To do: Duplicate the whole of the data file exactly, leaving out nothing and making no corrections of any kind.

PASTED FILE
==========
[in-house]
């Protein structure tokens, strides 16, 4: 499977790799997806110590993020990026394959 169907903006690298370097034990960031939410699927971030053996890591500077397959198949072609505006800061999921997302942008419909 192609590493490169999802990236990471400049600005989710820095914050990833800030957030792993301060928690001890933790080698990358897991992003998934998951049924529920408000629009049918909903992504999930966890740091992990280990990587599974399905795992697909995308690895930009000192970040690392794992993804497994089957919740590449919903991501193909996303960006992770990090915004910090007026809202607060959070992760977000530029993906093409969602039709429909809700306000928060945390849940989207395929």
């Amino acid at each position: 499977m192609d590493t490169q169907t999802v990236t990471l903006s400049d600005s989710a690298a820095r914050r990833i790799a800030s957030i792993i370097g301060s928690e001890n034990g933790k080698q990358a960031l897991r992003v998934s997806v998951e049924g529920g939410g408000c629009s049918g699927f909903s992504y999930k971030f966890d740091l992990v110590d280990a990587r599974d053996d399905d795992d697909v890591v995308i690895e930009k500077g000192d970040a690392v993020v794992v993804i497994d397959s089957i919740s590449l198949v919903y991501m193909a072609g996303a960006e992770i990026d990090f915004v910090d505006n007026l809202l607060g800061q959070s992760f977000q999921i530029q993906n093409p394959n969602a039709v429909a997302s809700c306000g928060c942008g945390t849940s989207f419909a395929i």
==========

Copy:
[in-house]
């Protein structure tokens, strides 16, 4: 499977790799997806110590993020990026394959 169907903006690298370097034990960031939410699927971030053996890591500077397959198949072609505006800061999921997302942008419909 192609590493490169999802990236990471400049600005989710820095914050990833800030957030792993301060928690001890933790080698990358897991992003998934998951049924529920408000629009049918909903992504999930966890740091992990280990990587599974399905795992697909995308690895930009000192970040690392794992993804497994089957919740590449919903991501193909996303960006992770990090915004910090007026809202607060959070992760977000530029993906093409969602039709429909809700306000928060945390849940989207395929």
């Amino acid at each position: 499977m192609d590493t490169q169907t999802v990236t990471l903006s400049d600005s989710a690298a820095r914050r990833i790799a800030s957030i792993i370097g301060s928690e001890n034990g933790k080698q990358a960031l897991r992003v998934s997806v998951e049924g529920g939410g408000c629009s049918g699927f909903s992504y999930k971030f966890d740091l992990v110590d280990a990587r599974d053996d399905d795992d697909v890591v995308i690895e930009k500077g000192d970040a690392v993020v794992v993804i497994d397959s089957i919740s590449l198949v919903y991501m193909a072609g996303a960006e992770i990026d990090f915004v910090d505006n007026l809202l607060g800061q959070s992760f977000q999921i530029q993906n093409p394959n969602a039709v429909a997302s809700c306000g928060c942008g945390t849940s989207f419909a395929i």